US banks 'laid off workers following tax holiday'

4 October 2011

A number of banks in the US laid off workers following a tax holiday in 2004-2005 that was presented as a form of economic stimulus, a newly-released report has shown.

Lenders such as Bank of America Corp and Citigroup - which is split into two groups, Citicorp and Citi Holdings - were among the ten major corporations involved, the Institute for Policy Studies claimed.

The group noted that while many large firms are currently pushing for another tax holiday, it should not be forgotten that the last such instance did not benefit the hundreds of thousands of workers across the country that it promised to assist, Reuters reports.

According to the report, 600,000 job cuts were made after 58 of the firms accounting for 70 per cent of overseas profits recouped under the tax break in 2004-2005 saved around $64 billion in taxes.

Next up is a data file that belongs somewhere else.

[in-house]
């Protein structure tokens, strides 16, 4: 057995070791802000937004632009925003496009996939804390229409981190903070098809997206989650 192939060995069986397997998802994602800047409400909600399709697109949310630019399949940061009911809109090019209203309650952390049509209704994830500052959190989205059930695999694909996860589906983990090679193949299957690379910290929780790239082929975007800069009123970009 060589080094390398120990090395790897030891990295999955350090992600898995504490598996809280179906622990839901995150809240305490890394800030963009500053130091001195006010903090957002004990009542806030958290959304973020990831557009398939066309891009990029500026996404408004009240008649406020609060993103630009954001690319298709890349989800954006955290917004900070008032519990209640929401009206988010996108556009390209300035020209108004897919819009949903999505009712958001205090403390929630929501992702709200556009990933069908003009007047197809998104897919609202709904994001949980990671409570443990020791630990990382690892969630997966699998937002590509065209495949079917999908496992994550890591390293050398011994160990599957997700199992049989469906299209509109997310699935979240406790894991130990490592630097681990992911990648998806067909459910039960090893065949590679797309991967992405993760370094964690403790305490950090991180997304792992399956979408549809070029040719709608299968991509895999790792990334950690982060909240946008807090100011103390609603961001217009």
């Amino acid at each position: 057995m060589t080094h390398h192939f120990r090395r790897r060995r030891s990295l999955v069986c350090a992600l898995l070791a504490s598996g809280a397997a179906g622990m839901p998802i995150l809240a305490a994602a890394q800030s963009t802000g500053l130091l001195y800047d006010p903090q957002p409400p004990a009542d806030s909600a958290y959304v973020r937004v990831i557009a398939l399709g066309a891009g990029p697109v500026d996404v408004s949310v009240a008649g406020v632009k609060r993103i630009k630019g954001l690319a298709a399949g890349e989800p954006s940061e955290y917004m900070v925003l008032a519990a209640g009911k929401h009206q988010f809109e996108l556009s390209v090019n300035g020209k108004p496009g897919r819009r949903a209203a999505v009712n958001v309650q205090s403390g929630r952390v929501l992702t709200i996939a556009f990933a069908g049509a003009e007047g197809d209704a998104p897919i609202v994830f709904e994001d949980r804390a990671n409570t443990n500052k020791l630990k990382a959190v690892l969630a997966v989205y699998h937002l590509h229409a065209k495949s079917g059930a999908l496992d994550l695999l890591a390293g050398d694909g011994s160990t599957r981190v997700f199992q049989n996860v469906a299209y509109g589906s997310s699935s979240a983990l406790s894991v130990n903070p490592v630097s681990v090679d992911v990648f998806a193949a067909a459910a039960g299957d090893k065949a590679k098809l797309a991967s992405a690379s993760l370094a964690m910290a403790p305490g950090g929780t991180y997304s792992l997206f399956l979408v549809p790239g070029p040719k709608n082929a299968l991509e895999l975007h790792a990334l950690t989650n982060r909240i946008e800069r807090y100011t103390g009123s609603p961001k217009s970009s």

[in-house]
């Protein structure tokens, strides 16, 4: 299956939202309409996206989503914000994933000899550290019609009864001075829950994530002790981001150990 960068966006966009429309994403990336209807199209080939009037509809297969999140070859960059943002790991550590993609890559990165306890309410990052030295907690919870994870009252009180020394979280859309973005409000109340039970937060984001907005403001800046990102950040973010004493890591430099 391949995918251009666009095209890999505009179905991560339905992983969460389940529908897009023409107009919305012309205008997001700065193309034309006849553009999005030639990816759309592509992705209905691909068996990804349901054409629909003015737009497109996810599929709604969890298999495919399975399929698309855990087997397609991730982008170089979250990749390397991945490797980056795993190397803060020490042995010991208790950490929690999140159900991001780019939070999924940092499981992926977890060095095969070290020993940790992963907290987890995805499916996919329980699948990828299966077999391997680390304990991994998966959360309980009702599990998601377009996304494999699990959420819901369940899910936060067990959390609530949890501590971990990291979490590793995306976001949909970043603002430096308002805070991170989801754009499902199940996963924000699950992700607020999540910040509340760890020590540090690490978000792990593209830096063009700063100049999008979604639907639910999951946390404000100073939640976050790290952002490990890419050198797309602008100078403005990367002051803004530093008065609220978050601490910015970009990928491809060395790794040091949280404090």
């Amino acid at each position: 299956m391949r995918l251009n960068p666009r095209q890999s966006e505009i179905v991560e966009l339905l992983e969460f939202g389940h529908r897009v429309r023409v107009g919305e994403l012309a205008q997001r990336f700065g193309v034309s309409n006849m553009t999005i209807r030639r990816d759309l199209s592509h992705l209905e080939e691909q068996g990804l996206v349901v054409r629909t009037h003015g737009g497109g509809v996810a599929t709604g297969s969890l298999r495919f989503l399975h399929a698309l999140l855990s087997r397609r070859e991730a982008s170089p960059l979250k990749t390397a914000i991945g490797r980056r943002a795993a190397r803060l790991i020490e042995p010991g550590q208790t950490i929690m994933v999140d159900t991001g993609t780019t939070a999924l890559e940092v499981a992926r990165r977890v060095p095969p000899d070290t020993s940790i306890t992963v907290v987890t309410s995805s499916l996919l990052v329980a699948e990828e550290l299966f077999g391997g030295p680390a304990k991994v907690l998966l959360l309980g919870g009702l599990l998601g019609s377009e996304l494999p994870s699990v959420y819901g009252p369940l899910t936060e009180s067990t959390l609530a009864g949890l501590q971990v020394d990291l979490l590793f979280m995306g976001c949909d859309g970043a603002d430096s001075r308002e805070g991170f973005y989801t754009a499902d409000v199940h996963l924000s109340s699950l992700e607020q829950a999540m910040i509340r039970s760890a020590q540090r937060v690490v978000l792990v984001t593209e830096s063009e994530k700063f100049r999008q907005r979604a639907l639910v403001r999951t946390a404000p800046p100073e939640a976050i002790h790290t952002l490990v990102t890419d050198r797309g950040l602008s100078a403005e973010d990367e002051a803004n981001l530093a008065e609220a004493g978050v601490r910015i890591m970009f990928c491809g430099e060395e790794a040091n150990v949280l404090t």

Co-author of the findings Chuck Collins said: "History shows that many tax holiday companies use repatriated profits to reward executives and other shareholders, then lay off workers. Corporate tax holidays have resulted in precious few US jobs."

By Claire Archer

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